The bill did not pass, but Doucette noted that Connecticut already has the ability to regulate digital currency companies through its existing money transmission laws.
“Given recent events, obviously, we have to continue to look at those statutes as often as possible to make sure we’re addressing advances in the market and what’s happening,” Doucette said.
Others, though, are wary of state-level efforts to corral the industry.
“It’s very difficult for an individual state to regulate [cryptocurrency] in any meaningful way,” said Colorado state Sen. Chris Hansen (D), chair of Senate Appropriations Committee.
Hansen sponsored a bill signed into law this year to study the feasibility of allowing security tokens, a form of digital asset, for state capital financing. Hansen said his goal is to reduce the cost of borrowing and open the door to a broader class of investors in state projects.
Hansen said he is a believer in blockchain technology, which undergirds the cryptocurrency industry, but remains skeptical about crypto itself and called the FTX collapse a “setback.”
“It’s a brand-new area with a lot of potential, but obviously we need to find the right balance [of] transparency and consumer protection,” Hansen said.
Colorado and Utah took steps this year to accept digital currency to pay taxes. But at a recent 2023 legislative preview event, Tim Storey, executive director of the National Conference of State Legislatures, predicted that because of FTX that idea will not take off next year.
“I think that’s now got a wet blanket on it,” Storey said.
Colorado, Wyoming, California, Florida and Texas were ranked by the Ascent as the five best states for crypto investors.
Wyoming — dubbed the “Delaware of digital assets” — in particular has rolled out the welcome wagon for the industry by passing more than 30 laws since 2018 to encourage blockchain and cryptocurrency investment in the state.
That includes passage in 2019 of a measure allowing the state to issue special charters for “crypto banks,” which are non-lending banks that hold digital assets.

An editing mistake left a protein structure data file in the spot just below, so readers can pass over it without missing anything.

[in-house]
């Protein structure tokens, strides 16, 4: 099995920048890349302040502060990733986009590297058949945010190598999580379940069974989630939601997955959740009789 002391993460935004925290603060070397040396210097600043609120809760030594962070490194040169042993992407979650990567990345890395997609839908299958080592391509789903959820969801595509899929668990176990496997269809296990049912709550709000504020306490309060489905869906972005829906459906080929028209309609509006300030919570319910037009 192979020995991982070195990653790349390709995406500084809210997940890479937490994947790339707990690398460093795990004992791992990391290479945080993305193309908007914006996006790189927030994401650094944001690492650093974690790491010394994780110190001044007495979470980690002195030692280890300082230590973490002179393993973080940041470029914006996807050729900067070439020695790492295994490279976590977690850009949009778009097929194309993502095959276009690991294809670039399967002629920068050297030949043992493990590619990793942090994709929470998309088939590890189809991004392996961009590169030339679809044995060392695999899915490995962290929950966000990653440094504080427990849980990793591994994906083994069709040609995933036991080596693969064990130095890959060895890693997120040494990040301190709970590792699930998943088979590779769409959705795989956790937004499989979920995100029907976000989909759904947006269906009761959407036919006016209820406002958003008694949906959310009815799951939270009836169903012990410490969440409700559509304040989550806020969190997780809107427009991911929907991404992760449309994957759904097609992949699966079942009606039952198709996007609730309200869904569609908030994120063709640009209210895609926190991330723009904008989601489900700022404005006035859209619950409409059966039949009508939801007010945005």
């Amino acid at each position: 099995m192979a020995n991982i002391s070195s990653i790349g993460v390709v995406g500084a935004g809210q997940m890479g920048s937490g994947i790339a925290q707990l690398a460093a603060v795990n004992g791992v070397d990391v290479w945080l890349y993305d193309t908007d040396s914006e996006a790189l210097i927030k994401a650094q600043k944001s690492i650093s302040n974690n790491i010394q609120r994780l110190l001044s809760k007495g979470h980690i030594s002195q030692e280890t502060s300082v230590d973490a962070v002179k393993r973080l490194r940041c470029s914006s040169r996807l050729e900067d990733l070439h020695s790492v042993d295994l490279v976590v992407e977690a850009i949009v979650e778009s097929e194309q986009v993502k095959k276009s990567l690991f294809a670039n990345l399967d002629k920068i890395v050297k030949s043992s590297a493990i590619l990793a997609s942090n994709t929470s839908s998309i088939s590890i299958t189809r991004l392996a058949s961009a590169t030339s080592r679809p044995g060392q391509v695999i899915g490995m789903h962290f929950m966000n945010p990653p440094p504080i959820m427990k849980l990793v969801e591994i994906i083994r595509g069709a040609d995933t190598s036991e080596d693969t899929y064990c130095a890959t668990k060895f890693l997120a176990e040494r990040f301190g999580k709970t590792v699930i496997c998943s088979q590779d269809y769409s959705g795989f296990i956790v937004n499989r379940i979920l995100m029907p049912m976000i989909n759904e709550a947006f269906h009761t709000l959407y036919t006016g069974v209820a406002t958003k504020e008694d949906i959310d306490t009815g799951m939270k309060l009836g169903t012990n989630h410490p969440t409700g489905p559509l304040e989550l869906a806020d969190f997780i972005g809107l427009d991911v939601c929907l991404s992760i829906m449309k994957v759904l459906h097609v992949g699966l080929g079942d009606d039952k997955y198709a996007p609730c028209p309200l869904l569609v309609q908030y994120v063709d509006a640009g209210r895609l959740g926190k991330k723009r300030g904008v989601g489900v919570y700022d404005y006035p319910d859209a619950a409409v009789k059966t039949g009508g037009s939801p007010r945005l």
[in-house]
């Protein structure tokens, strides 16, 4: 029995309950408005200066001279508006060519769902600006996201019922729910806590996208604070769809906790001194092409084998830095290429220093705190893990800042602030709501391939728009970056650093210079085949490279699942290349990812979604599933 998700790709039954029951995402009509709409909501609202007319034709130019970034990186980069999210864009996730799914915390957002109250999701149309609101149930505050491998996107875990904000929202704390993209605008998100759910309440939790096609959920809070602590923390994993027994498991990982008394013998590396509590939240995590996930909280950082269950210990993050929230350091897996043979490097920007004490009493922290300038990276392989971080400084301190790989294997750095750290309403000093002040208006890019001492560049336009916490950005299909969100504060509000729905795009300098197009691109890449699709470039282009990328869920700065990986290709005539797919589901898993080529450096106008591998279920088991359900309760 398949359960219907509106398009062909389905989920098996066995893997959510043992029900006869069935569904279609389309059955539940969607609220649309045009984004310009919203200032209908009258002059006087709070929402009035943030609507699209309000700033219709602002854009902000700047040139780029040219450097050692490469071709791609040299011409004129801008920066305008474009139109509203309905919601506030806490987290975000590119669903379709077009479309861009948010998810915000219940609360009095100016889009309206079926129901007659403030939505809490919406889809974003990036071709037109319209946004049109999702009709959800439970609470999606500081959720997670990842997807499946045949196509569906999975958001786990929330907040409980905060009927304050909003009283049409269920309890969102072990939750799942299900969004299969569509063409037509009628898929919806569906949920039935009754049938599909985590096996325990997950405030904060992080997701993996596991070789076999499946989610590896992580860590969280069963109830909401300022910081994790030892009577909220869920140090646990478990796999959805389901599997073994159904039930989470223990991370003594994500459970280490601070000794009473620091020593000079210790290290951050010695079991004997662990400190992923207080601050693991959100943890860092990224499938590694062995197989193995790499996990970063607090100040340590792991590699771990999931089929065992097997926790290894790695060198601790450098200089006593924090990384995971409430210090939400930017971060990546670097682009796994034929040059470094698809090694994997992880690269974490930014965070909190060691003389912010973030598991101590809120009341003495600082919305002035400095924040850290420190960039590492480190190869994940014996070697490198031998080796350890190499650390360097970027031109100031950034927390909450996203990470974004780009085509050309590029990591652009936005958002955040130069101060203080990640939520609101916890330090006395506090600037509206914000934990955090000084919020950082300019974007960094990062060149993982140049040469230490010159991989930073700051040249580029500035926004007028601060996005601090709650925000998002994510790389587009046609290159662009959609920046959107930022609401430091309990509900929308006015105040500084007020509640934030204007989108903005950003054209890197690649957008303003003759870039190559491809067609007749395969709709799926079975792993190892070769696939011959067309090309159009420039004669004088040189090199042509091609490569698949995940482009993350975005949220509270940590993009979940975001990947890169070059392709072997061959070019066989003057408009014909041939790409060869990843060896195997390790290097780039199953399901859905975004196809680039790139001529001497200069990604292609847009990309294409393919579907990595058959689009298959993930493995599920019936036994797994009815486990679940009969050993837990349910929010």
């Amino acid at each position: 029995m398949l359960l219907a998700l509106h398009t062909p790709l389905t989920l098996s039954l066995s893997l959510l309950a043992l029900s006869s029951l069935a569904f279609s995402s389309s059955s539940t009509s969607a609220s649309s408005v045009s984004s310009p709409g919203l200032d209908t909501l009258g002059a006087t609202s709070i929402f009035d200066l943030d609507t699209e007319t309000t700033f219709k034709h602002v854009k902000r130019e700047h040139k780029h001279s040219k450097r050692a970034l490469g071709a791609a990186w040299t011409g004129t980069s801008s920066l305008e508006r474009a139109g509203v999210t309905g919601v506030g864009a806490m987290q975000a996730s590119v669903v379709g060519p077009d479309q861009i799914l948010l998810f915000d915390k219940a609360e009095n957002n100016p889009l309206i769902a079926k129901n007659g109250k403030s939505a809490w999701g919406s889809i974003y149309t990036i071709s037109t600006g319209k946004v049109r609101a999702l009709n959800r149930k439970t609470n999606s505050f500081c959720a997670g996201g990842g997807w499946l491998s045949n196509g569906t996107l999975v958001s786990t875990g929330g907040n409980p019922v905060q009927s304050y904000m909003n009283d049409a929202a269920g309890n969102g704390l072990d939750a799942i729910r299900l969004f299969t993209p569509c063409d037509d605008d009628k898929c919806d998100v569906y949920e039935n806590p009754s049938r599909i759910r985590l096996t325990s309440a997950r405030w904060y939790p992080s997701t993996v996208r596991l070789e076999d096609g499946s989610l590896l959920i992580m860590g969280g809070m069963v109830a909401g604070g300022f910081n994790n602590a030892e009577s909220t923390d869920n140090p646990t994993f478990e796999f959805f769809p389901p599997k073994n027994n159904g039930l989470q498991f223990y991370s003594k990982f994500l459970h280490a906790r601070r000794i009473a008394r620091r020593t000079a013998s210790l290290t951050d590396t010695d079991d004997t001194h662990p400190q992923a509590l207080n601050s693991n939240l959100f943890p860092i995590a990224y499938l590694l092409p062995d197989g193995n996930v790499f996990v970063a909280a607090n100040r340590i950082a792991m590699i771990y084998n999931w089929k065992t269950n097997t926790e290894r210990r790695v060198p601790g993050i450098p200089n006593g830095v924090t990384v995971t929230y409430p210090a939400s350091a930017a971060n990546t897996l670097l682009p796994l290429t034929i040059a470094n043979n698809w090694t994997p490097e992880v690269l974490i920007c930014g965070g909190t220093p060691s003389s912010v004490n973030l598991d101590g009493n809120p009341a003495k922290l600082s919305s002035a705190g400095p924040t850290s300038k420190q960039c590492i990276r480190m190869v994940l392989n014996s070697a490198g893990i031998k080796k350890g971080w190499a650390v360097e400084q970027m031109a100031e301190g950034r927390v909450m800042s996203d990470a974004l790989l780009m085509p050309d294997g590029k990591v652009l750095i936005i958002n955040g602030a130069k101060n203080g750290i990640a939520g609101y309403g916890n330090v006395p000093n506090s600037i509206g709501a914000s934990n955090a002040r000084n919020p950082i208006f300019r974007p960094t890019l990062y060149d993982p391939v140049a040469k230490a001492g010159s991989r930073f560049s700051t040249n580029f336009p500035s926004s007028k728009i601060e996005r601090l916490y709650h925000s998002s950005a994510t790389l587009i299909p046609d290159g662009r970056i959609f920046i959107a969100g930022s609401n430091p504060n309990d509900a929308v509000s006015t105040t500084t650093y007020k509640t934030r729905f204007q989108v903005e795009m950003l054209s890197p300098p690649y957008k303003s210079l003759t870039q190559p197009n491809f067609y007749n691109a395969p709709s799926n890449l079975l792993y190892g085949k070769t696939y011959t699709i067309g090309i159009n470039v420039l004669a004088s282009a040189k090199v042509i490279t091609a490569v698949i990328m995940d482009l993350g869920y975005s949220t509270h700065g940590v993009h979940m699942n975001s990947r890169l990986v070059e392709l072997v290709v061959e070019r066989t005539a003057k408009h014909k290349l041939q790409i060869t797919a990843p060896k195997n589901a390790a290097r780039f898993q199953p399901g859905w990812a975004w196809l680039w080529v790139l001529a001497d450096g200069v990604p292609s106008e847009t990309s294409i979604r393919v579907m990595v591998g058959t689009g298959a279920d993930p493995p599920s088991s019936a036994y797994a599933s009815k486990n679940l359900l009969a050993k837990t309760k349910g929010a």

Senate Minority Leader Chris Rothfuss (D), co-chair of the state’s Select Committee on Blockchain, Financial Technology and Digital Innovation Technology, defended Wyoming’s aggressive foray as prudent and said the laws have been designed to ensure regulatory oversight of the industry.
“Nothing I have seen in any of the collapses recently gives me pause that we’re doing anything wrong,” Rothfuss said. “In fact, it tells me that we’re on the right track because we have put in place safeguards and protections that would have prevented such problems.”
State Sen. Dan Furphy (R), a retired banker and member of the Blockchain select committee agreed, but noted “FTX is a good example of what can go wrong.”
“I’m a little cautious on all of this and want to make sure we’re doing the right thing, and so far I think we have done the right thing in our state,” Furphy said.
In March, Gov. Mark Gordon (R) vetoed a bill that would have allowed Wyoming to issue its own stable token — a type of virtual currency — that would have been backed by the dollar and held in trust by the state on behalf of the token holder. Despite the veto, both Rothfuss and Furphy said a revised version of the bill is likely to come back in 2023.
“We’re going to continue to try to pursue that angle,” Furphy said.